Nov. 22, 2017

Autumn Glory Apple Slab Pie

Yield: One 9” x 13” pie

Skill level: Medium

We recently had the pleasure of joining Erin Clarkson of Cloudy Kitchen at the FeedFeed Brooklyn studio for an Autumn Glory® apple pie workshop! Joined by 15 influencers, we each made our own Autumn Glory apple Slab Pie guided by Erin. She emphasized that every pie can easily be made unique with different lattice styles, pie stamps, and braids. Check out all the different designs below!

This pie recipe is crafted to show off the natural caramel and cinnamon notes of the Autumn Glory apple. Erin chose to make a slab pie, as “they allow for a solid crust to filling ratio- if the crust is your favorite part of a pie, I highly suggest giving a slab pie a go!” She chose to use a herringbone lattice and suggested Serious Eats tutorial. Most, including us, chose to go for a traditional lattice and used pie stamps to “jazz” it up!

The below recipe is from Cloudy Kitchen, check out her original post here.

Pie crust recipe from four and twenty blackbirds

Pie dough

  • 5 cups (750g) Flour
  • Pinch of Salt
  • 4 teaspoons (16g) sugar
  • 4 sticks (450g) cold butter, cut into cubes
  • 1 cup (240ml) cold water
  • 1 cup ice
  • ¼ cup (60ml) Apple cider vinegar

Pie Filling

  • 1.5kg (3.3lbs) Autumn Glory apples, cored, quartered, and sliced on a Microplane
  • Juice of 2 lemons
  • ⅓ cup plus 2 Tbsp (70g) flour
  • ½ cup plus 2 Tbsp (125g) raw sugar, plus extra for sprinkling
  • Egg wash - 1 egg whisked with 1 Tbsp water

Different pie designs from the FeedFeed Apple Pie Workshop

Pie Dough Directions

Erin’s note: “I find it easiest to make the pie dough in two batches to help keep the ingredients cold. You can make up the ice/water/apple cider vinegar mixture and use it for both batches, but divide the other ingredients in two and make it one batch at a time. (2 1/2 cups flour, a pinch of salt, 2 tsp sugar, 2 sticks butter).”

Place flour, sugar, and salt into a large bowl. Cut butter into chunks and add to the flour. Toss lightly to coat. Working quickly, using a pastry blender or your fingers, cut the butter into the flour mixture until there are only pea-sized chunks left. You want a few lumps of butter remaining to keep the pastry nice and tender.

Combine ice, water, and cider vinegar in a bowl. Sprinkle a few tablespoons of the ice water into the flour and butter mixture, and using a stiff spatula or your hands, mix in well. Continue adding water a tablespoon at a time (usually about 8-10 tablespoons) until you have a dough that holds together well but is not too wet. Squeeze together with your fingertips to make a homogenous dough. Shape into a rectangle, and wrap tightly in plastic wrap. Repeat with the second half of the ingredients. Place your dough rectangles in the fridge for at least a few hours, preferably overnight.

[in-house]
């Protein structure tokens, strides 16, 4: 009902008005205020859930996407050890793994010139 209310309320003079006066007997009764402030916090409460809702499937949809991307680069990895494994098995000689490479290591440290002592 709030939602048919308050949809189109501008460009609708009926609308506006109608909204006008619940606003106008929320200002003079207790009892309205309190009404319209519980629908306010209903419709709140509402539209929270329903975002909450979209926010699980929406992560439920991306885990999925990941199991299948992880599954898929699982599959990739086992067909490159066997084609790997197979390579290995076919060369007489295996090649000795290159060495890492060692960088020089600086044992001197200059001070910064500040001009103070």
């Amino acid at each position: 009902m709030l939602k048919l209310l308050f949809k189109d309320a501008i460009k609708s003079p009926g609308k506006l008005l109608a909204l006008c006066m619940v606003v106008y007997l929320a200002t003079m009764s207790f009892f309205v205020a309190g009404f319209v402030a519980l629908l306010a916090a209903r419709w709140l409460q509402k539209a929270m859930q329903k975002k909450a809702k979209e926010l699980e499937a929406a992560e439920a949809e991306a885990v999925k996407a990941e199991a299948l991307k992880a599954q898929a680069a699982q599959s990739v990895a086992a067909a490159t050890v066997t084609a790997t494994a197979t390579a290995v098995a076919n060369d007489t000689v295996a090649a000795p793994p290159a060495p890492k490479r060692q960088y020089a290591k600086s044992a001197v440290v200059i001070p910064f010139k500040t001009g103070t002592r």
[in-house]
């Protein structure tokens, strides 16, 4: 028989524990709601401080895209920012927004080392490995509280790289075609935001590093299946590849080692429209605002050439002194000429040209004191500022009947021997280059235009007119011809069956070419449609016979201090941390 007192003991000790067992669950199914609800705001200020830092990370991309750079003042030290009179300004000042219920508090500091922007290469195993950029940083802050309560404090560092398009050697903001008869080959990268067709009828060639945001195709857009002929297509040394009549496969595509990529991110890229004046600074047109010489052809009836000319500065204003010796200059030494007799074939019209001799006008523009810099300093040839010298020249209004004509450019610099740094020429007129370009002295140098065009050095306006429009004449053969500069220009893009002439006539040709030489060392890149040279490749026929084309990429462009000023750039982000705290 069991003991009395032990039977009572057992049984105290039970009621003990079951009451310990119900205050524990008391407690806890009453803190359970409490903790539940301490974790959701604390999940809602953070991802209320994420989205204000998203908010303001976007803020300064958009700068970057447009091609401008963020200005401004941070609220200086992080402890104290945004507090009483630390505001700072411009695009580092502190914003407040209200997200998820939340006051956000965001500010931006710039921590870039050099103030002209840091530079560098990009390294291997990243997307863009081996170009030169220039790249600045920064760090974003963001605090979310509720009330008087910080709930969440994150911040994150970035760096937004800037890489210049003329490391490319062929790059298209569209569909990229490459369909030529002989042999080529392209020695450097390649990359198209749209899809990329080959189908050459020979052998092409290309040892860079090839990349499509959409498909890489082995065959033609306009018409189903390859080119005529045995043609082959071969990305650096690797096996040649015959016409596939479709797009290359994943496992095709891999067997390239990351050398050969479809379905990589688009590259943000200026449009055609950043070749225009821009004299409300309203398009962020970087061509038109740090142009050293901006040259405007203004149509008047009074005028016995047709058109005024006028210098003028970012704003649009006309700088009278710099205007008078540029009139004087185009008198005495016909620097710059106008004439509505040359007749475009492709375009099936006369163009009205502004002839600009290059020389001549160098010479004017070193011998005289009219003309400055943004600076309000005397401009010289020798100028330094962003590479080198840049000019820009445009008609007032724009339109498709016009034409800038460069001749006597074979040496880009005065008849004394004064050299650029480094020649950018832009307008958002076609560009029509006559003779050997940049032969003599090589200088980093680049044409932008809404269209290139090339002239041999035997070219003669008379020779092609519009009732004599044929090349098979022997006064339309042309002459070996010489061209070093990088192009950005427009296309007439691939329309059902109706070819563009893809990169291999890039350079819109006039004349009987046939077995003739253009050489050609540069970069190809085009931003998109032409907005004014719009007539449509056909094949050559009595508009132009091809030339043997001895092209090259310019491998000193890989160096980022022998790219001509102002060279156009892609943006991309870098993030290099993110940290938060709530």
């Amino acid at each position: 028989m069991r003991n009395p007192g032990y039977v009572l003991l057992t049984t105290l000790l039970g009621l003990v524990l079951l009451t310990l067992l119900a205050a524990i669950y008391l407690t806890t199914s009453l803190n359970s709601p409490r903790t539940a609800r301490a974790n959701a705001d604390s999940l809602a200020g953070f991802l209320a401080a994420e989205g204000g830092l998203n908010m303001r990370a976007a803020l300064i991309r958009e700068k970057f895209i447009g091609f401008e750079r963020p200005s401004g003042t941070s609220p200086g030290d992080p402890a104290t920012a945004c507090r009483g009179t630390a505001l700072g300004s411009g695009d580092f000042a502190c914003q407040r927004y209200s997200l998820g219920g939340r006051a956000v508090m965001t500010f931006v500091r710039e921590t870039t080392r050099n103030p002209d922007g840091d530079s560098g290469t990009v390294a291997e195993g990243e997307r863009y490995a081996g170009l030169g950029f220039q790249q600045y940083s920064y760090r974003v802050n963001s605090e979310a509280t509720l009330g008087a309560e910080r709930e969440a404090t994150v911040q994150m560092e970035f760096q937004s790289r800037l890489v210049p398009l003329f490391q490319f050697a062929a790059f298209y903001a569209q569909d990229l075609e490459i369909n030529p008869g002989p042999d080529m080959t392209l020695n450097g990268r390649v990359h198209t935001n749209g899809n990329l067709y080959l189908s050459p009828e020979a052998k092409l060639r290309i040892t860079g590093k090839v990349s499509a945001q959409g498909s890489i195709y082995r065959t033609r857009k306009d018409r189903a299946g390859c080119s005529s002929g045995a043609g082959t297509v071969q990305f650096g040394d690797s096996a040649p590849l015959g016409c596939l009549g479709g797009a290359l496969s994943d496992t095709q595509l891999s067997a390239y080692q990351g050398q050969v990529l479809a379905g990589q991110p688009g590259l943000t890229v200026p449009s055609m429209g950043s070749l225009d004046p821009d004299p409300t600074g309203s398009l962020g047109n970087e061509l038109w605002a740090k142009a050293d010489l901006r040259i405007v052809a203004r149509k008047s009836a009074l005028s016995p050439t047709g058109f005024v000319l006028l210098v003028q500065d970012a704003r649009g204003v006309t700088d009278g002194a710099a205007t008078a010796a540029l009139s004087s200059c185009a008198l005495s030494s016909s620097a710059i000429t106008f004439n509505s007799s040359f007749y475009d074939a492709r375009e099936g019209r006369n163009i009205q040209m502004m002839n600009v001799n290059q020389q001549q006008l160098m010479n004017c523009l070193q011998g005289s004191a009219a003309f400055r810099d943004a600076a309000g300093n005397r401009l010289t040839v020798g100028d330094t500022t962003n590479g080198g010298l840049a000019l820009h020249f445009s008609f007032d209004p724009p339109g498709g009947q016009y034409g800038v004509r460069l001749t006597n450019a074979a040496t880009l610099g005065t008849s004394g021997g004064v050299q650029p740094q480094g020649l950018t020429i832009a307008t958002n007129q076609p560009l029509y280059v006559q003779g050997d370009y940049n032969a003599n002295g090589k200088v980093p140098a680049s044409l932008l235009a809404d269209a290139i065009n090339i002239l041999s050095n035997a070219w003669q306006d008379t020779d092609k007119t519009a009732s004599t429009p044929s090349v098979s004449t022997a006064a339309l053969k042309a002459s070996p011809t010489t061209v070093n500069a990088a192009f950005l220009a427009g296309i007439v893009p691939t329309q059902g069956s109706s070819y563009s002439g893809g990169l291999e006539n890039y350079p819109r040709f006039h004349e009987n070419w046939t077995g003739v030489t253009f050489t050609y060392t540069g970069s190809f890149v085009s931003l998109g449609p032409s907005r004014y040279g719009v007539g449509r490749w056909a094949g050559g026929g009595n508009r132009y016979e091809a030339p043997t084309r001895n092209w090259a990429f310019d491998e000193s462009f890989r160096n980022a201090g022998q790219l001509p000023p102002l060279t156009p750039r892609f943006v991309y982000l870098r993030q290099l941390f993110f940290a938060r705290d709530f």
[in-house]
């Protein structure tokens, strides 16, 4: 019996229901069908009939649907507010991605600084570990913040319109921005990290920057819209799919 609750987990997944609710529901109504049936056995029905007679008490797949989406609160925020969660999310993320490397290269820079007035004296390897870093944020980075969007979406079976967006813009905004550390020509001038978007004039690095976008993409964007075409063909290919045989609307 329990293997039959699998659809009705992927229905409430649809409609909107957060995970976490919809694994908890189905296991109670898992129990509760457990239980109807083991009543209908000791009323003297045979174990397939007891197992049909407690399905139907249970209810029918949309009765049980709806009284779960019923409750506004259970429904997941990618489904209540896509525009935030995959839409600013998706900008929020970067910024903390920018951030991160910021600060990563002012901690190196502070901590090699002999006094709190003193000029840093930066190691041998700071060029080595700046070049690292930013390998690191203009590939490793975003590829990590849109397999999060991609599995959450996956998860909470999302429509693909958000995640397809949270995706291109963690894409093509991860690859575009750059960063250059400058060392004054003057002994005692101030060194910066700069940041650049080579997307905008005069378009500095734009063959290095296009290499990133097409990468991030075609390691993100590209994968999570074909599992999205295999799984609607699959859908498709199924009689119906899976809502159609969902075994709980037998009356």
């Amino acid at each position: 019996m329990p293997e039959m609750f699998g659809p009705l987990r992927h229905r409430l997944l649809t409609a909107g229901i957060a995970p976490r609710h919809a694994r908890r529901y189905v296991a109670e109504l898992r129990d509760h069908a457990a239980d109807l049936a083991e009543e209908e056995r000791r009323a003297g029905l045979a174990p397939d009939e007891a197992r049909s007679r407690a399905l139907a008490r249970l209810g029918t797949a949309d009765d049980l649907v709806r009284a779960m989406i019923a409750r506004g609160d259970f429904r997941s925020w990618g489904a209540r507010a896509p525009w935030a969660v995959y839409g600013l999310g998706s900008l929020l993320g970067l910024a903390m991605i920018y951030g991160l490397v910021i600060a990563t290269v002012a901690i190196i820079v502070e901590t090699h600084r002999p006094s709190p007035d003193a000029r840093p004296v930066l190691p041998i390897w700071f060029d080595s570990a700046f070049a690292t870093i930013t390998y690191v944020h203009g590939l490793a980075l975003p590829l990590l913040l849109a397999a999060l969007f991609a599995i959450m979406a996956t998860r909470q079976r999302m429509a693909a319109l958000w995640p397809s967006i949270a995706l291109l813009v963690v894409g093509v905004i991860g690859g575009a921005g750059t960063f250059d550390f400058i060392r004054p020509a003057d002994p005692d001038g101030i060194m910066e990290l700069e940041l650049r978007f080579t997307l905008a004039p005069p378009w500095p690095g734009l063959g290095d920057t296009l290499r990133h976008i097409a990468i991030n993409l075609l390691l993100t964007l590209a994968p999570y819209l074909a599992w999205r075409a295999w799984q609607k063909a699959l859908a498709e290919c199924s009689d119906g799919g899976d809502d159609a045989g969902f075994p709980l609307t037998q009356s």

Assembly and Filling

Have a quarter sheet pan (9" x 13" baking sheet) ready.

On a lightly floured surface, roll one of the rectangles of dough into a shape slightly larger than the sheet pan. It should be approximately ⅛ inch (3mm) in thickness. Line a 9" pie dish, leaving the extra dough overhanging. Trim the dough so there is about 1 inch overlapping the edge of your dish. Fold the overlapping edge under itself, pressing down with your fingers to seal. This creates a border that helps prevent the edges of the pie from shrinking. Place in the fridge while you prepare the filling and lattice. Wrap any offcuts of dough in plastic wrap and place in the fridge until needed.

Place the lemon juice into a large bowl. Add the sliced apple and toss well to combine. Set aside for 5 minutes. Transfer the apple into a second large bowl, leaving behind any excess liquid. Alternatively, you can drain the fruit and place it back in the same bowl. Add the flour and the sugar, and toss well to coat evenly. Taste and adjust the amount of sugar if needed. Transfer the filling into the prepared lined pan, packing the apples tightly and mounding slightly in the center.

Roll out the second rectangle of dough. Cut strips to use for the lattice (Erin made about 30 strips that were about 3/4" wide - She had about 12 that were just over 13" and 18 just over 9"), rolling and re-rolling if necessary. If you are making a herringbone lattice, follow this tutorial; otherwise, lattice as desired. Cut around the edge of the pie so that the edges are flush with the tin. Finish with a braided border made from re-rolled scraps if you prefer, or leave the edges trimmed flush. Transfer the pie to the fridge for at least 30 minutes.

While the pie is resting in the fridge, preheat the oven to 425˚f/ 220˚c. Place a baking tray on the bottom rack of the oven. Brush the pie with egg wash and sprinkle generously with extra raw sugar. Place on the baking tray and bake for 20 minutes, or until the pastry has set and is beginning to go golden. Reduce the temperature to 375˚f / 190˚c, and bake until the pastry is deeply golden and the filling is bubbling for 45 to 50 minutes.

Remove from the oven and allow to cool. Serve warm or at room temperature.

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